Faster Node app require

Speed up Node.js application startup by caching require path resolutions.

An interesting observation came across my desk a few days ago: according to Node’s require is dog slow the Node require "hunts" for files to load when resolving 3rd party names. For example when you require("express") in your application source file, the Node require will try to load node_modules/express.js and will fail, then it will try to load node_modules/express.json and will fail, then it will try to load node_modules/express.node. Finally it will "give up" and will load node_modules/express/package.json to read the proper main filename. Only then it will read the node_modules/express/index.js from the disk!

You can see this for yourself if you profile our own Node application using the dtruss program (included with Mac OS). Just start the profiling from the first terminal

sudo dtruss -d -n 'node' > /tmp/require.log 2>&1

Then go to the second terminal window and start the application. For example I will load express, and that is it. Because require calls are synchronous I can simply time the call using high resolution timer

index.js
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function time(fn) {
var t = process.hrtime();
var result = fn();
t = process.hrtime(t);
var nanoToMs = 1e-6;
console.log('benchmark took %d seconds and %d milliseconds',
t[0], Math.round(t[1] * nanoToMs));
console.log('bencharm function was');
console.log(fn.toString());
}
function load() {
var exp = require('express');
}
time(load);

Run this program and the load the /tmp/require.log in a text editor. The result shows lots of calls just to find the right source file to start loading express library!

# microseconds call
664730 stat64(".../test/node_modules/express\0", 0x7FFF5FBFECF8, 0x204)        = 0 0
664784 stat64(".../test/node_modules/express.js\0", 0x7FFF5FBFED28, 0x204)         = -1 Err#2
664834 stat64(".../test/node_modules/express.json\0", 0x7FFF5FBFED28, 0x204)       = -1 Err#2
664859 stat64(".../test/node_modules/express.node\0", 0x7FFF5FBFED28, 0x204)       = -1 Err#2
664969 open(".../test/node_modules/express/package.json\0", 0x0, 0x1B6)        = 11 0
664976 fstat64(0xB, 0x7FFF5FBFEC38, 0x1B6)         = 0 0
665022 read(0xB, "{\n  \"name\": \"express\", ...}", 0x103D)        = 4157 0
665030 close(0xB)      = 0 0

The first column shows the timestamp in microseconds. Each wasted file system call takes only 100 microseconds, but the tiny delays add up to hundreds of milliseconds and finally seconds for larger frameworks.

I will show the end-to-end timing results later.

Cache path resolution

Luckily we can easily hook into the Nodejs loader, overwrite the require calls and cache the resolved filenames. I wrote cache-require-paths that does this. The entire source is only generous 30 lines and here is the main gist: wrap Module.prototype.require and save the resolved filenames into an object on the first run. On the second run, if the name cache already has the resolution for given filename, load that module.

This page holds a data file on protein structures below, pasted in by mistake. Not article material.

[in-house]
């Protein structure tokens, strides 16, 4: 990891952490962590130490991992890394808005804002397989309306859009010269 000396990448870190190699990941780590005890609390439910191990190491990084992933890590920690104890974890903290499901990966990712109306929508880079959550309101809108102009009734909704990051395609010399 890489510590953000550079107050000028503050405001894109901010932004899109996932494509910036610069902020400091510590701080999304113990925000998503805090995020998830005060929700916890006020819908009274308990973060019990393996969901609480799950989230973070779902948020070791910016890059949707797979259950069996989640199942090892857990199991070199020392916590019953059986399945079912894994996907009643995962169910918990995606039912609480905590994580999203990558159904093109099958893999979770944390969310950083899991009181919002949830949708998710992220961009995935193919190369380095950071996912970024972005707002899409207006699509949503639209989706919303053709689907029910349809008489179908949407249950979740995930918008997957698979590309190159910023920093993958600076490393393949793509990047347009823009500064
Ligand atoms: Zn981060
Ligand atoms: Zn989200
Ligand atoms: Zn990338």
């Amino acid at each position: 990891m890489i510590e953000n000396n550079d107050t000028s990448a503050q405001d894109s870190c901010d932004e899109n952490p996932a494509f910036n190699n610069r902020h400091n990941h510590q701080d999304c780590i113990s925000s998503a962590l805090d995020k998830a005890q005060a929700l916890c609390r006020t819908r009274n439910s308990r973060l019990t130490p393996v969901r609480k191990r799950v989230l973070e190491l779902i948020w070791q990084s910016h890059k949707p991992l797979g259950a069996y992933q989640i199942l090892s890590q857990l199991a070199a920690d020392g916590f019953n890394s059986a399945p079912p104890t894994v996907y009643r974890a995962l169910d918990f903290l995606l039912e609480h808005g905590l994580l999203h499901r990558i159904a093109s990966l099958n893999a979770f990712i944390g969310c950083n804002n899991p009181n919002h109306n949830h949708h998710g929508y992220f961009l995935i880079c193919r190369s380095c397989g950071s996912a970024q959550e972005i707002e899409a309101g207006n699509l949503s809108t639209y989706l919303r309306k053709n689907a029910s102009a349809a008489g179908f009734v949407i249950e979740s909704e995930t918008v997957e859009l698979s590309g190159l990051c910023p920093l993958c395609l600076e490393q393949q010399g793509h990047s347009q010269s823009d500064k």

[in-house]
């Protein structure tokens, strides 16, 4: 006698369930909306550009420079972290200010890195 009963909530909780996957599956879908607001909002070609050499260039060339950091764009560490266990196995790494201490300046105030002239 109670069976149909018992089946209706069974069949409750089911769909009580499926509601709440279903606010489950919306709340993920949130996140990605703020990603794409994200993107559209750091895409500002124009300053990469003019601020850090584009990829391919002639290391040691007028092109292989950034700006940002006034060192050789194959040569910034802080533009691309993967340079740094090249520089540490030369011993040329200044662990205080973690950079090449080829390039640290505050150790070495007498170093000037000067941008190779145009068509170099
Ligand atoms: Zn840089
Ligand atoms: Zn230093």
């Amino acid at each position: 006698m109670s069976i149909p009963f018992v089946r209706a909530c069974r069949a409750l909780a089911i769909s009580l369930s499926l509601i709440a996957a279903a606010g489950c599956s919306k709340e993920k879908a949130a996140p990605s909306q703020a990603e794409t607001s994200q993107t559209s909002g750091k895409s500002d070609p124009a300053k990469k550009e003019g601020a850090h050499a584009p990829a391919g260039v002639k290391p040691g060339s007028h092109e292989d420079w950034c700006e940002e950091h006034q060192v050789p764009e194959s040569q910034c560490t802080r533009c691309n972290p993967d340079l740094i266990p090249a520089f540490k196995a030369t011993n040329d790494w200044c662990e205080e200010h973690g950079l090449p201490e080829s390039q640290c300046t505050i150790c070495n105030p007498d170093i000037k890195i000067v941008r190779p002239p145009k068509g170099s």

cache-require-paths
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var Module = require('module');
var fs = require('fs');
var exists = fs.existsSync;
var _require = Module.prototype.require;
var nameCache = exists(SAVE_FILENAME) ? JSON.parse(fs.readFileSync(SAVE_FILENAME, 'utf-8')) : {};
Module.prototype.require = function cachePathsRequire(name) {
var pathToLoad;
var currentModuleCache = nameCache[this.filename];
if (!currentModuleCache) {
currentModuleCache = {};
nameCache[this.filename] = currentModuleCache;
}
if (currentModuleCache[name]) {
pathToLoad = currentModuleCache[name];
} else {
pathToLoad = Module._resolveFilename(name, this);
currentModuleCache[name] = pathToLoad;
}
return _require.call(this, pathToLoad);
};

One can simple load this as the first line in the application and get the cache benefits

npm install --save cache-require-paths
// first line of your app.js
require('cache-require-paths');

The cache mechanism avoids a lot of wasted file system calls (always slow!) and generates the following results for a couple of popular libraries.

Using node 0.10.37

require('X')    |  standard (ms)  |  with cache (ms)  |  speedup (%)
------------------------------------------------------------------
[email protected]  |        72       |       46          |     36
[email protected]   |       230       |      170          |     26
[email protected]     |       120       |       95          |     20
[email protected]    |       170       |      120          |     29

Using node 0.12.2 - all startup times became slower.

require('X')    |  standard (ms)  |  with cache (ms)  |  speedup (%)
------------------------------------------------------------------
[email protected]  |        90       |       55          |     38
[email protected]   |       250       |      200          |     20
[email protected]     |       150       |      120          |     20
[email protected]    |       200       |      145          |     27

Interesting, isn't it? A large startup performance boost just by using a single require!

Of course, I need to add cache invalidation, for example if the module's dependencies changed. Luckily this is simple to do: just look at the list of dependencies in the package.json file!